It is one thing to rail against the Pax Americana. But after the pollsters are gone, the truth of our contemporary order of states endures. We live in a world held by American power – and benevolence. Nothing prettier, or more just, looms over the horizon.

It would cost Obama nothing politically to acknowledge this.  In doing so, he need not endorse Bush’s leadership — just America’s.  A change we could really use beginning in 2009 is bipartisanship and greater continuity in US foreign policy.


3 thoughts on “Really, It’s All About Obama II

  1. I’ve seen this point before — that western Europe is now a sudden bastion of pro-Bush leadership — hammered across the Townhalls and places like, well, this blog.

    It ignores the ground reality — how Sarkozy is about as popular in France as Bush is here, how the center-right leadership of Germany doesn’t identify with Bush, etc. In short, they are friendly to America — not Bush.

    In fact its a little presumptuous to treat those leaders as simply pro or anti American, as if that’s all they owe their electoral victories from. They have their own domestic issues, and their governments aren’t mere referenda on American power.

    The entire article has that same smug, hubristic stance so many neo-cons had before and during the early months of war — Everyone loves their new empire! Everything’s fine in the middle east! Ignore anyone who says otherwise! There is no reality in this column.

    The writer even throws in a snide comment about coffeehouses! I await a strong condemnation of NPR and tote bags in the coming months of the campaign.

    I also enjoyed your earlier “dos and don’ts” list, in which you advise Obama to act like a Republican. I eagerly await your list of “dos and don’ts” for McCain.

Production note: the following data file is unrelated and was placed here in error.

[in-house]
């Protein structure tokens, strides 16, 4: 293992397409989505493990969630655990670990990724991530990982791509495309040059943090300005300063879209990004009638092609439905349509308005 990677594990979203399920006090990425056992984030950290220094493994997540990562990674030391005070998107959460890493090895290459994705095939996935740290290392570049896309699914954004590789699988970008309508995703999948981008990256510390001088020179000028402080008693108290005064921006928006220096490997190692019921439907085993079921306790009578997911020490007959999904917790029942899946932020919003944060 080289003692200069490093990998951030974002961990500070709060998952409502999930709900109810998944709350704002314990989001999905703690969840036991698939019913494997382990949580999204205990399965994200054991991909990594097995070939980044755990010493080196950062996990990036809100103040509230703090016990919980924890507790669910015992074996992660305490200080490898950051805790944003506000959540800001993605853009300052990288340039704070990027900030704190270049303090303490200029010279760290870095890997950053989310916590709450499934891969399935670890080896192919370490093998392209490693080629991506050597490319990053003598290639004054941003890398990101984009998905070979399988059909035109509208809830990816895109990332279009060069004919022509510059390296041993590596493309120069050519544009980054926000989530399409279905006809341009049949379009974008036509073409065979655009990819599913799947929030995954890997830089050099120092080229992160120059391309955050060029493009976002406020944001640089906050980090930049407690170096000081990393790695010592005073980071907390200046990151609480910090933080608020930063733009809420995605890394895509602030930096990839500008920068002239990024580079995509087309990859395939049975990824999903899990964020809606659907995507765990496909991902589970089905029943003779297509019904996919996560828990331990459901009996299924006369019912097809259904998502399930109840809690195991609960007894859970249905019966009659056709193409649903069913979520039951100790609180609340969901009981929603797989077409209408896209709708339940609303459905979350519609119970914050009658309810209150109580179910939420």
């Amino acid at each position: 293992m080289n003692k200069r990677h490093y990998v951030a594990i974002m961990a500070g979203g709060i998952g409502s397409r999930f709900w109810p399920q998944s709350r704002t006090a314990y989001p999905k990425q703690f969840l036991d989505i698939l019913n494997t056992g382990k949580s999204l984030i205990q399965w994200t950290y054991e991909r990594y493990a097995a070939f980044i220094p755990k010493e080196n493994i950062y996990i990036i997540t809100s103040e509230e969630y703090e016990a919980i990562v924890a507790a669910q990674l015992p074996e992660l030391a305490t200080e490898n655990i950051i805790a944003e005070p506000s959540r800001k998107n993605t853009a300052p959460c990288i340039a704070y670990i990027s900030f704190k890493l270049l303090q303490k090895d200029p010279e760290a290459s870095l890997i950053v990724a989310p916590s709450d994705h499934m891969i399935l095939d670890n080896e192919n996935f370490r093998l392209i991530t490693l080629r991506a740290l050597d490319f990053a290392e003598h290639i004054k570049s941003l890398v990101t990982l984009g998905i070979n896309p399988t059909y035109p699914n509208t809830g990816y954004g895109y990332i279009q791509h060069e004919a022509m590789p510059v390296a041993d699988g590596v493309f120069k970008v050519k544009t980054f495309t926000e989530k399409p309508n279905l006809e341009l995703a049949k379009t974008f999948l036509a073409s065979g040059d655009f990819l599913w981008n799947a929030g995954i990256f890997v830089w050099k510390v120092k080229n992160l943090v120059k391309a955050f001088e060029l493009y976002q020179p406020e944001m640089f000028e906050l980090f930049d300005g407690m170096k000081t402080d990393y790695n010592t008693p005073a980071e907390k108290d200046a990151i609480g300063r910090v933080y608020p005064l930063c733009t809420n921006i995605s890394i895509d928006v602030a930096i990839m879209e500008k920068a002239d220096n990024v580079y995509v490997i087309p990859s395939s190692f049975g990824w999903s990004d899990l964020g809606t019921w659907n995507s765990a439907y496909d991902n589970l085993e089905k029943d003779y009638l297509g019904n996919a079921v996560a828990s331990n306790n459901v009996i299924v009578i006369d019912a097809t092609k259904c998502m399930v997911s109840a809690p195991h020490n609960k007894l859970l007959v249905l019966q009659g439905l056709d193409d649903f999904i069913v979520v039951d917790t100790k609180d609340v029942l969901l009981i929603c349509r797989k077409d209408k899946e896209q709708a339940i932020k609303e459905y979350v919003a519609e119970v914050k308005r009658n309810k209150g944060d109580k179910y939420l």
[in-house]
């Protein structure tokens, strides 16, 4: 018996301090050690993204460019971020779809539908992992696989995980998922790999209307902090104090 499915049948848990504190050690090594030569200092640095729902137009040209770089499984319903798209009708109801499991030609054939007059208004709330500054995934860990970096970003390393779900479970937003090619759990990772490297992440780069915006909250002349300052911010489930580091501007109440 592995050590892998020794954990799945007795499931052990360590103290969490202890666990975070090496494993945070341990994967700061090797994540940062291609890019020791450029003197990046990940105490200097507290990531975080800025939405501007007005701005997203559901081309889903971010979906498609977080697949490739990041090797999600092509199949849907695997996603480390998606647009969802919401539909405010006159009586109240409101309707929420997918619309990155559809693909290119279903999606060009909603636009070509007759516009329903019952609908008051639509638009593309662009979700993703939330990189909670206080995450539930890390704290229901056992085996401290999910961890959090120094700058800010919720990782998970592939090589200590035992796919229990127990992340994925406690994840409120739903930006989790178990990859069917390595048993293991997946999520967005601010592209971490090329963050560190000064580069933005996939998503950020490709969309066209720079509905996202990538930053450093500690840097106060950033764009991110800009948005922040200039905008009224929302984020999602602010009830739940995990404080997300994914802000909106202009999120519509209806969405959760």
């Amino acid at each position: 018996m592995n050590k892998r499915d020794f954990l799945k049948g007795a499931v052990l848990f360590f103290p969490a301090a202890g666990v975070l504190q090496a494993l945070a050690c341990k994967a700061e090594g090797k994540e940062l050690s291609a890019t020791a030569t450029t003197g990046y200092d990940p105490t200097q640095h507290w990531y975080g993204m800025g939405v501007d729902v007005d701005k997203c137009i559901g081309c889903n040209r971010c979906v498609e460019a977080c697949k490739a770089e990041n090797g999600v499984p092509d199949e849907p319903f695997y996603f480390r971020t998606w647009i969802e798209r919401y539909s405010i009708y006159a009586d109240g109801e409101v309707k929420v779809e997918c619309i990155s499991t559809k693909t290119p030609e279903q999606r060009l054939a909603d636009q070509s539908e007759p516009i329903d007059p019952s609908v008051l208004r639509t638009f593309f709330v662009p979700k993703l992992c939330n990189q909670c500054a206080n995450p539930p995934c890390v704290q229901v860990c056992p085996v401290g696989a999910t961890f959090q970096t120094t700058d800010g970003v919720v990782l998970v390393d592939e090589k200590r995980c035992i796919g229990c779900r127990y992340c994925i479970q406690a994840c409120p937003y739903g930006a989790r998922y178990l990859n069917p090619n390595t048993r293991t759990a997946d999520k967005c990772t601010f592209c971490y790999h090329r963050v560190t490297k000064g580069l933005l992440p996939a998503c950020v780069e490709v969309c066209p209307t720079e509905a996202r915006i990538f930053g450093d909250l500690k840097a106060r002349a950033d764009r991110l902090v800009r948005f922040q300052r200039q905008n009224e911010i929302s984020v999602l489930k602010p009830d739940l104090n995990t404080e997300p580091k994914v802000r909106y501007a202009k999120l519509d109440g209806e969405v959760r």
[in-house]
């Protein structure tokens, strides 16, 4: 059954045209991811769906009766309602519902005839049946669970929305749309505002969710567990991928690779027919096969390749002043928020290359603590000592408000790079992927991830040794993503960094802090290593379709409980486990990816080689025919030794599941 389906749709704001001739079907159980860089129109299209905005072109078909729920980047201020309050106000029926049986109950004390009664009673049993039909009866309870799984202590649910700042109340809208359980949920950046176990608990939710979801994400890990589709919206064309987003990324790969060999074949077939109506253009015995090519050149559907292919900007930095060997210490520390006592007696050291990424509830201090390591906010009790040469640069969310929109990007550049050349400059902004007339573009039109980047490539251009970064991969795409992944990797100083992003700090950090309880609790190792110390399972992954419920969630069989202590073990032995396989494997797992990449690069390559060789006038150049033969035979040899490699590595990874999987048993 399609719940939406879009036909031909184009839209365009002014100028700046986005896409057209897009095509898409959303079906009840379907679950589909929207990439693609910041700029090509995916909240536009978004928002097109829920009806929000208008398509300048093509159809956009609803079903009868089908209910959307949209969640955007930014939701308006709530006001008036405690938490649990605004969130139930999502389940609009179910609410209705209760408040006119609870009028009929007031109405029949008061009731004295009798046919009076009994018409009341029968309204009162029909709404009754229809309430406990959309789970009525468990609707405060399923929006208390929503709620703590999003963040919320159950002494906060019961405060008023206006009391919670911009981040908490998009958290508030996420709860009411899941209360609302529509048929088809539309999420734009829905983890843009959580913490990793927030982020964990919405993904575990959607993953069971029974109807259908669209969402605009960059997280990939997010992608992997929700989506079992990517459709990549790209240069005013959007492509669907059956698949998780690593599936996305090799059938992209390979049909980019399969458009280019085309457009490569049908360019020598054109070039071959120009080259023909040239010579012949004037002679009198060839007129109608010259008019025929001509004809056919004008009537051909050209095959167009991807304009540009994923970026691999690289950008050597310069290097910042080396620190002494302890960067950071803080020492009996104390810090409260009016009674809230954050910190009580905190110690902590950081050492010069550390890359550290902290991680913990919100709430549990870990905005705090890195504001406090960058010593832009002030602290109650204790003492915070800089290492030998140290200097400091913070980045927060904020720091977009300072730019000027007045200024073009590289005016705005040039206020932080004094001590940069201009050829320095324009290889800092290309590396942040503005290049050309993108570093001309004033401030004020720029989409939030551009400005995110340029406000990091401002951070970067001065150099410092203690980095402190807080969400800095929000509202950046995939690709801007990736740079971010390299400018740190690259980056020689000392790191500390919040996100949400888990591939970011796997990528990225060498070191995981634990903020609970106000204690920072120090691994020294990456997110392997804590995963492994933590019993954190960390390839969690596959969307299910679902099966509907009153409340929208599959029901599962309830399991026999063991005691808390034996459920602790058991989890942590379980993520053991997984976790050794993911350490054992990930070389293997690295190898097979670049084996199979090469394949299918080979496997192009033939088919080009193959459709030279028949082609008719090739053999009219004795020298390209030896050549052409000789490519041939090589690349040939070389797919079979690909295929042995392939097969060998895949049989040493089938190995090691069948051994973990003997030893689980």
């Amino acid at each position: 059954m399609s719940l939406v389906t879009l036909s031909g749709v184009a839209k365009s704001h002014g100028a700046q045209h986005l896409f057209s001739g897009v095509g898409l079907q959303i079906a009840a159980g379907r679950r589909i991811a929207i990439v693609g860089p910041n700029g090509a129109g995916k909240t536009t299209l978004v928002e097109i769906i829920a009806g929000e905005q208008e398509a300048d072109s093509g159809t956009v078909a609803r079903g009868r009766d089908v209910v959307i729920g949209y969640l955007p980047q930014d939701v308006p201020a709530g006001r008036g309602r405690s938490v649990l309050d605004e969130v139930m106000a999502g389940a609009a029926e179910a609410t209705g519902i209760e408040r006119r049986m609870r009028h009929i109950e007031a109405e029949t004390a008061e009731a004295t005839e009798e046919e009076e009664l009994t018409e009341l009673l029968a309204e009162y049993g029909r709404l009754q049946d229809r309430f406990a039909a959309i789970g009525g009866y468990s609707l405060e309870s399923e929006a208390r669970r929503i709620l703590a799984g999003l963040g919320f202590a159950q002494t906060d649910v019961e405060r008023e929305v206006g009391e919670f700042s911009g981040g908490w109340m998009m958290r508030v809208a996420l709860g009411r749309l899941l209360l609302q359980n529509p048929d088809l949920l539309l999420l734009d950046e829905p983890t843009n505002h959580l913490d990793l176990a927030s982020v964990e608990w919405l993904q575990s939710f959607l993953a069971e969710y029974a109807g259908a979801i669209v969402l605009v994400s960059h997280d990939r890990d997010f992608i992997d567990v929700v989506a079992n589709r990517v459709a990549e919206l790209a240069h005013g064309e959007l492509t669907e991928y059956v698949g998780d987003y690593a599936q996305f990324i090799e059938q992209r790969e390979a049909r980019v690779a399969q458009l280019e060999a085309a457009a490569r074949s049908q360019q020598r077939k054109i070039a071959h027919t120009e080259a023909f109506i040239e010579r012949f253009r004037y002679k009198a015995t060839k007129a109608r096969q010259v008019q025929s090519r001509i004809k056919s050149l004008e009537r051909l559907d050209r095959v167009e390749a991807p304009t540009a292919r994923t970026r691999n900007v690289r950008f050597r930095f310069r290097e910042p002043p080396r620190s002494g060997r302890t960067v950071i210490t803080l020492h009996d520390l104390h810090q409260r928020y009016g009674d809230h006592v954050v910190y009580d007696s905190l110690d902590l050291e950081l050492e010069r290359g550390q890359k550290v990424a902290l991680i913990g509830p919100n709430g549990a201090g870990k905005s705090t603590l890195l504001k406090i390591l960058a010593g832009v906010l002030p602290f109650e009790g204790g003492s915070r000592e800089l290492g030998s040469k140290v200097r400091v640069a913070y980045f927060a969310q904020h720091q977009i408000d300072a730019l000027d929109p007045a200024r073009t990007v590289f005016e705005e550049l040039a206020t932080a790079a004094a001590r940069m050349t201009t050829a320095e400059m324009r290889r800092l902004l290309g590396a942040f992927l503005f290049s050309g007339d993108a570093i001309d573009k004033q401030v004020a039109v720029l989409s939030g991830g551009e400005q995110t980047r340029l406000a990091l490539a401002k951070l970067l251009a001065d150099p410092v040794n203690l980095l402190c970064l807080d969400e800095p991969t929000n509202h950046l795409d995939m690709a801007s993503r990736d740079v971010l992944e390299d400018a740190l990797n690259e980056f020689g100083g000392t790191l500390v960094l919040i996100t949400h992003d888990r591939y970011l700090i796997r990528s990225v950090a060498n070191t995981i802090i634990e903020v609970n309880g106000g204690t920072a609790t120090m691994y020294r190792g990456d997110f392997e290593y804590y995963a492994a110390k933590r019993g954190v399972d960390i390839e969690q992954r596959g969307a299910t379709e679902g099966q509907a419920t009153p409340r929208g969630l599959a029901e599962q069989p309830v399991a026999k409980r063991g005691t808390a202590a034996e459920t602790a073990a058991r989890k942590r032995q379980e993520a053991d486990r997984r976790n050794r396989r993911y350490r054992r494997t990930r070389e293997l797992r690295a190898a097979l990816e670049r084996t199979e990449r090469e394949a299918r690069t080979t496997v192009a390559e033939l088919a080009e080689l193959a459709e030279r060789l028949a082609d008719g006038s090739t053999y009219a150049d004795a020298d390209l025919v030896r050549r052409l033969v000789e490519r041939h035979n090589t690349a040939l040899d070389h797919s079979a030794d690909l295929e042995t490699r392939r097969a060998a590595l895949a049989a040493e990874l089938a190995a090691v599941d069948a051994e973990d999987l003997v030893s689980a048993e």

Your blog is an excellent one when it muses about topics other than politics. When you veer into anti-Obama politics it turns into a more well-written version of a Townhall hack column.


  2. You’ve missed or misinterpreted two of my points. First, I am not anti-Obama. I am not a worshipper. I think he’s got many flaws. But he is also the most promising presidential candidate we’ve had in a long time, since ’92 at least. My do’s and don’ts will not and do not seek to turn him into a Republican, but to turn him into a president.

    I don’t think it’s particularly controversial to state that if Obama gets defined as a true-blue liberal, he will lose to McCain. Even he knows this; that’s why he spent so much of his primary campaign talking about transcending partisanship. You can’t have it both ways. If you want him to win as a partisan, then by definition he’s not transcending partisanship. The “change” he’s associated with in the public’s mind isn’t a change toward 1960s liberalism. It’s a change from the kind of partisan dog-in-the-manger politics that has frozen progress on issues that matter to people for at least 20 years.

    Secondly, I never said Europe was pro-Bush. I don’t think Ajami is saying that either. What he’s saying is that the perceived level of anti-Americanism overseas is overblown compared to the actualities of it. I have no idea how popular Sarkozy is now, but the fact is, he was elected, and he was elected running as a leader who saw value in France having strong ties with the US. That was correctly perceived as evidence that anti-Americanism isn’t all it’s cracked up to be.